"Sweetened" Wall St. Bailout Becomes Law
new U.S. investigative panel is demanding answers from the U.S. Treasury about how the agency has spent money from the 700-billion-dollar bailout fund.
The Congressional Oversight Panel, a four-person board authorized by Congress and led by consumer advocate Elizabeth Warren of Harvard Law School, is charged with finding out what Treasury has done with the billions it has already spent.
"We are here to ask the questions that we believe all Americans have a right to ask: who got the money, what have they done with it, how has it helped the country and how has it helped ordinary people?" the panel says in its first report, which lays out its work.
The panel has begun gathering documents from Treasury and also is holding a series of public meetings across the U.S., to hear the public's concerns about the bailout and the economy. The panel expects to have some answers for Congress and the public by Jan. 9, when it will issue a report on its website, cop.senate.gov.
"We will be running very hard over the next 40 days," Warren told members of Congress recently. Also on the panel are Rep. Jeb Hensarling, a Republican from Texas; Richard Neiman, Superintendent of Banks in New York; and Damon Silvers, a lawyer with AFL-CIO.
"The recession has visited every household in the country. More than 100,000 families last month headed into bankruptcy courts. Americans are watching Washington's every move with great concern," Warren said.
In a desperate attempt to ease lending, the Federal Reserve Tuesday dropped the federal funds interest rate to between 0 and .25 percent, the lowest in decades.
The Warren panel lacks subpoena power but will work together with Special Inspector General Neil M. Barofsky, who will wield significant legal power, and the General Accounting Office, in auditing and overseeing the funds.
"The public has a right to know how financial institutions that have received public money are using that money," the panel says. "Treasury should be responsible for holding individual institutions accountable for how they use the public's money."
After considerable protests from the public, legislators approved on Oct. 3 $700 billion in special funding for the U.S. Treasury, which was requested by Treasury Secretary Henry Paulson who said the funds were needed to prevent a wholesale collapse of the U.S. financial sector.
Paulson has since doled out the equivalent of $1,900 per family to banks and financial institutions, according to Warren's panel. None of the Treasury funds have been aimed at slowing foreclosures.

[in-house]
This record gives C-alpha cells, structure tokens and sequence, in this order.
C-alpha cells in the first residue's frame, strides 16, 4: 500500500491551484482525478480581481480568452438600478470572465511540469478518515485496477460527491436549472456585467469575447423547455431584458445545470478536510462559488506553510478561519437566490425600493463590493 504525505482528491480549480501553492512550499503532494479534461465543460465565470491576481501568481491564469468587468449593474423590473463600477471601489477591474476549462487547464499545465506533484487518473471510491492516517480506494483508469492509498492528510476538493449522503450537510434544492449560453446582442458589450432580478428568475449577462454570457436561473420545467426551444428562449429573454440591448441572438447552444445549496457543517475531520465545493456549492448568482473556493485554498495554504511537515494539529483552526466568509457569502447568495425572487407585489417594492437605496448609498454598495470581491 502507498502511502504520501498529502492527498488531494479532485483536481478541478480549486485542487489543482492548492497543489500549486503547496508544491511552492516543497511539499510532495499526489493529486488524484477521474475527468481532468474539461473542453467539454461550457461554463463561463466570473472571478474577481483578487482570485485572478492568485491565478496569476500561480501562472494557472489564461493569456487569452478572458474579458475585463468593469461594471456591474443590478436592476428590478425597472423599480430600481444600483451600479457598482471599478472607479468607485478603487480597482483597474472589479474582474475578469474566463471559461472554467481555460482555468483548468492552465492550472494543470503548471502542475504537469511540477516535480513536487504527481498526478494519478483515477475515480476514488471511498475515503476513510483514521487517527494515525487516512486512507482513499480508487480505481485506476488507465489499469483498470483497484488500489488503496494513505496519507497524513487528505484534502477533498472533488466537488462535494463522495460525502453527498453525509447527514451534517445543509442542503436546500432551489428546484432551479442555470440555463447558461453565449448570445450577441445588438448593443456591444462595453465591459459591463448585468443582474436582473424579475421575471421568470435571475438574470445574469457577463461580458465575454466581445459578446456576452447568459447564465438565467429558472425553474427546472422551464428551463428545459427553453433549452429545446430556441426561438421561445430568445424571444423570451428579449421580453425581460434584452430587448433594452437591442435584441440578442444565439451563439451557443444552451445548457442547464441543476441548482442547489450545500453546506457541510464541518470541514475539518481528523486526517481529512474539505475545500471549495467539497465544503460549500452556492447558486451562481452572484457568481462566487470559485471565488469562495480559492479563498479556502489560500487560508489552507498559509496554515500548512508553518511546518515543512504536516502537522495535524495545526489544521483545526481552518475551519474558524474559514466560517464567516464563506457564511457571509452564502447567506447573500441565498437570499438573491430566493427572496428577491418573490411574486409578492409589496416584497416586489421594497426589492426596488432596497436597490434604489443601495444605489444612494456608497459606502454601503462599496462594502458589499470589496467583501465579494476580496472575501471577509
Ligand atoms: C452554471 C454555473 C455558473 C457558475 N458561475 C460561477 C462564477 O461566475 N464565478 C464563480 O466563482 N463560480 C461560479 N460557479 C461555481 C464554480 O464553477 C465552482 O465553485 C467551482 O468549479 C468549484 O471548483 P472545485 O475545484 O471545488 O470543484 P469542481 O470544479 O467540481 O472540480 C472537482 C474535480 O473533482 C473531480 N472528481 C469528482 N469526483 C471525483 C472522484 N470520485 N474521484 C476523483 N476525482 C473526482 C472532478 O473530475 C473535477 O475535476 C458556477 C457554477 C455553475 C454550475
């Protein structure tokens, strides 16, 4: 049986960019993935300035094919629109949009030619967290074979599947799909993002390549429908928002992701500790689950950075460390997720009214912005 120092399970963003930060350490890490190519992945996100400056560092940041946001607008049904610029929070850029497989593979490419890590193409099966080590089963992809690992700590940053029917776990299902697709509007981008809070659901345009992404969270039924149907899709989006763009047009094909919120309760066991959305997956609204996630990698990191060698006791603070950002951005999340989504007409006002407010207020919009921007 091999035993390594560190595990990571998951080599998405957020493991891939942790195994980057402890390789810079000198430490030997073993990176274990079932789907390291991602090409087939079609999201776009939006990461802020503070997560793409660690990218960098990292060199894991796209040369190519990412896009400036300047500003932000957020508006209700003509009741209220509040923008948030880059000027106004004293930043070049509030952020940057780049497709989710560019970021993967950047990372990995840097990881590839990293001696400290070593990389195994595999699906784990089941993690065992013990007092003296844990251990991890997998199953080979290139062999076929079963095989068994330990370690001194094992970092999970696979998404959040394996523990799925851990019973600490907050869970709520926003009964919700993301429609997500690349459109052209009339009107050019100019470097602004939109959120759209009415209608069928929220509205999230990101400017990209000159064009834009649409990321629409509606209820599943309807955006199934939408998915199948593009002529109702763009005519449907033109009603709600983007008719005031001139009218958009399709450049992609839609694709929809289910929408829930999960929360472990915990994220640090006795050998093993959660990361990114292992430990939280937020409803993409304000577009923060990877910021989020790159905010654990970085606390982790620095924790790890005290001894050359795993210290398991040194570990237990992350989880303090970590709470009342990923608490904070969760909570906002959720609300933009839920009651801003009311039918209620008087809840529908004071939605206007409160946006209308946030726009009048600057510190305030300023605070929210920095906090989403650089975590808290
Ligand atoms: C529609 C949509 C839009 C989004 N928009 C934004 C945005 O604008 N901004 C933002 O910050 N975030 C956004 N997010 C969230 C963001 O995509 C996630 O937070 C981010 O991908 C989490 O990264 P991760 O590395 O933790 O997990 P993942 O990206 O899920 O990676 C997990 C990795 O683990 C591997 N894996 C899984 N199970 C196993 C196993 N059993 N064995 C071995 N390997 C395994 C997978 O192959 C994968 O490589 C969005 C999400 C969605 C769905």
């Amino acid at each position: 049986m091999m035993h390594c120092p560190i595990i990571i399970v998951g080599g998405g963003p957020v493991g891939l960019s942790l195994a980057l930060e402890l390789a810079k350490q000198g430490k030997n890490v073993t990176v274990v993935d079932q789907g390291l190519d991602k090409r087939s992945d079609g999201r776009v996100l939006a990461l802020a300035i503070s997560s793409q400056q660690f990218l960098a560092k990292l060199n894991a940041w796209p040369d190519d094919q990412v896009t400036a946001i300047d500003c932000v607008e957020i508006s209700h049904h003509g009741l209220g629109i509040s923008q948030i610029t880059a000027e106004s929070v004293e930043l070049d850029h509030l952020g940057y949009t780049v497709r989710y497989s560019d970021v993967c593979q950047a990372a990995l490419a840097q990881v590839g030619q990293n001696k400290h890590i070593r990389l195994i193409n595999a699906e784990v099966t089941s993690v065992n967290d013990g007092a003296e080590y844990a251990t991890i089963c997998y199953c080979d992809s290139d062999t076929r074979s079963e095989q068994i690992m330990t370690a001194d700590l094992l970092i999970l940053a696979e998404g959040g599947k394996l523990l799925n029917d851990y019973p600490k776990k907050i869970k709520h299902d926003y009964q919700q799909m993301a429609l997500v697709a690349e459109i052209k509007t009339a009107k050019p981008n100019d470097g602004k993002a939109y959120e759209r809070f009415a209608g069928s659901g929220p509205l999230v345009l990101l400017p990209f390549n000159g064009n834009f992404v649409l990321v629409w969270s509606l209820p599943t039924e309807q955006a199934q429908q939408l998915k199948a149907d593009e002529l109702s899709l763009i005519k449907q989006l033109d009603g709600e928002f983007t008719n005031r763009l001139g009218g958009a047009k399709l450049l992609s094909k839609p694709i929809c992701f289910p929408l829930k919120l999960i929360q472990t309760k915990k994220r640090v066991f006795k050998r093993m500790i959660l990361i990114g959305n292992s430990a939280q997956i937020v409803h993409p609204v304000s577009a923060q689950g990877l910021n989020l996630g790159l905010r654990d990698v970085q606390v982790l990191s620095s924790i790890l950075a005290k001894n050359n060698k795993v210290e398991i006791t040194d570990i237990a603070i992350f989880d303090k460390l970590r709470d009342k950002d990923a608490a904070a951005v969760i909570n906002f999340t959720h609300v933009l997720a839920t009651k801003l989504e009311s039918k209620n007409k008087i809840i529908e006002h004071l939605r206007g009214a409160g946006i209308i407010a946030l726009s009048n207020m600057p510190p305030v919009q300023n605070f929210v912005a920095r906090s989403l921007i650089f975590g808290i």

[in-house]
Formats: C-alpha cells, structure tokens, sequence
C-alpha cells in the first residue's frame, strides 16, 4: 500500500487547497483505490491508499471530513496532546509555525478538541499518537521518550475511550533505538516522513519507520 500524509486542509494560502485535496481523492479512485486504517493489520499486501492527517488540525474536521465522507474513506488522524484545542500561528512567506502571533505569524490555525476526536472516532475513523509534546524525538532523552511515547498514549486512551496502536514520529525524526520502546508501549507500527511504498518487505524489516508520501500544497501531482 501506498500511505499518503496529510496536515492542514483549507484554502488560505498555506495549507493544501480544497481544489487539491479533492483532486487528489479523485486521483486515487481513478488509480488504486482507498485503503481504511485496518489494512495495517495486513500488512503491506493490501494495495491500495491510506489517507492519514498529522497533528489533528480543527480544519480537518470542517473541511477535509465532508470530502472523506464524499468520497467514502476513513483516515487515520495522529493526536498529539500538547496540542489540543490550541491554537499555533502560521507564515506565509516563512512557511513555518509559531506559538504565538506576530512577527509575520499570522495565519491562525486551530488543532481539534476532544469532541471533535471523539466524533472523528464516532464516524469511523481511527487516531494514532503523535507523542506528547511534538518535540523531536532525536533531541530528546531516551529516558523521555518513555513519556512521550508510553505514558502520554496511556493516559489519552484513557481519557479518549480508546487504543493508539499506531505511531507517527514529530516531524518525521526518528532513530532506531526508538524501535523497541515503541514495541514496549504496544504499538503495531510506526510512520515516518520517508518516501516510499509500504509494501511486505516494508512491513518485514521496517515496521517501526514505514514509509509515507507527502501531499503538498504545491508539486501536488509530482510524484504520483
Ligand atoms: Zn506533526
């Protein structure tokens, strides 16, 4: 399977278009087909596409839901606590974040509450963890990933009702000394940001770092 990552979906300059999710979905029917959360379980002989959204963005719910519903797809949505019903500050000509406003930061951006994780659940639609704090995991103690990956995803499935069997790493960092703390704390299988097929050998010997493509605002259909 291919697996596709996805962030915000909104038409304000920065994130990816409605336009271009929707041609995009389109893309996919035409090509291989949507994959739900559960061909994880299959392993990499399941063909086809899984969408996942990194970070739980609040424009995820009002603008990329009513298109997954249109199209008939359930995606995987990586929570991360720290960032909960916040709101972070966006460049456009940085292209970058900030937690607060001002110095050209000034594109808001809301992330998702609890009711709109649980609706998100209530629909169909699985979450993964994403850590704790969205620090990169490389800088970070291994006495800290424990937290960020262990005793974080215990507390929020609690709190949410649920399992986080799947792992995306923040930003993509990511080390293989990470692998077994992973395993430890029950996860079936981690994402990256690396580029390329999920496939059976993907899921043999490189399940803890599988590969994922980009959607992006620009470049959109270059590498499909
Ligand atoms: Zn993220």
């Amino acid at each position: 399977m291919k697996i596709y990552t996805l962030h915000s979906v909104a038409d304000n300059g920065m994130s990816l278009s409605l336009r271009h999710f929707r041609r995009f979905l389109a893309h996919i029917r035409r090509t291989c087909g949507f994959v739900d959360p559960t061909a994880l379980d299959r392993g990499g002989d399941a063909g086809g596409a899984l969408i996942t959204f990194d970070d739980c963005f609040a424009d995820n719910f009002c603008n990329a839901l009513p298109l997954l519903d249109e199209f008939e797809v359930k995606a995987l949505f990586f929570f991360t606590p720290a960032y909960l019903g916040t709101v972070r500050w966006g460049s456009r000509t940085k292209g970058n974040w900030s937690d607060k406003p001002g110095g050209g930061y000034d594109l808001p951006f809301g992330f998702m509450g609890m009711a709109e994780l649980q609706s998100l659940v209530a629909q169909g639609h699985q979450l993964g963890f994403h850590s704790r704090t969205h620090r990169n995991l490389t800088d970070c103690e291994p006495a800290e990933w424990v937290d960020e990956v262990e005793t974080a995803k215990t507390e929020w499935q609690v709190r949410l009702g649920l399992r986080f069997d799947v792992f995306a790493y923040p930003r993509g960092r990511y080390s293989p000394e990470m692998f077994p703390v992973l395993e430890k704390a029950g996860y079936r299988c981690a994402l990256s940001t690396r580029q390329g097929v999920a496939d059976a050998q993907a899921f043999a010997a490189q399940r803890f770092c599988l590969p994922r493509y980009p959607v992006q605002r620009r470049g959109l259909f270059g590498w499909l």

Paulson gave $40 billion to insurance giant AIG, $165 billion to 87 banks, including Citigroup and eight other of the largest financial institutions in the U.S., plus an additional $20 billion to Citigroup. The nine large banks were required to give the U.S. a limited amount of stock and returns in exchange for the money.
The Treasury bailout program, run by Assistant Secretary Neel Kashkari, did not require the banks to use the money in any particular way. Kashkari told Congress recently that Treasury has not audited the money to see how it is being spent.
"There is a casual impression that this money is being used to pay bonuses for top executives and dividends for shareholders," James Crotty, professor emeritus in economics at the University of Massachusetts, told IPS.
"There are ways to measure what's happening to the lending. This may be something to question Treasury vigorously about," Warren said. Great Britain has kept track of its bank bailout money, and required concessions, unlike the U.S., she said.
"The money was given to financial institutions in return for those institutions to lend to small and medium enterprises. There was an explicit quid pro quo," she said.
Paulson and Kashkari, both formerly of Goldman Sachs, have spent additional millions to hire private firms and some of the same institutions that received bailout money, to help administer the bailout program.
Much secrecy surrounds the spending of the money, with the amount of money in some contracts blackened out and the work actually underway by the contractors not described or audited.
"We are disturbed that so much of [the bailout] activities are opaque. There is a lack of adequate oversight and a lack of transparency," Beverley Lumpkin, an investigator with the Program on Government Oversight, a Washington non-profit, told IPS. POGO praises the panel's work so far.
"We like the questions they ask. We feel they are pretty much tracking the major questions that need to be looked at," Lumpkin said.
Despite the spending of these funds and more than two trillion by the U.S. Federal Reserve, the economy remains in turmoil, marked by job losses and climbing unemployment, business closings, more than 2 million home foreclosures in 2008 and a severe drop in the value of the stock market.
"The funds haven't done what they are supposed to do. They hoped interest rates would come down and that loans would take place. It doesn't appear that either of those things have happened," Crotty said.
The nation's largest banks are not loaning money to each other out of fear that they will lose it if a bank defaults, due to their heavy investment in risky, unregulated products based on mortgages with sky-high interest rates and unfair terms, many of which are now in foreclosure and without value. This in turn has crimped loans to businesses and brought the economy almost to a halt.
"Virtually all the things that indicate the health of the economy are deteriorating rapidly. Everything looks horrible at the moment," Crotty said.
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21, 2008 (http://www.albionmonitor.com)
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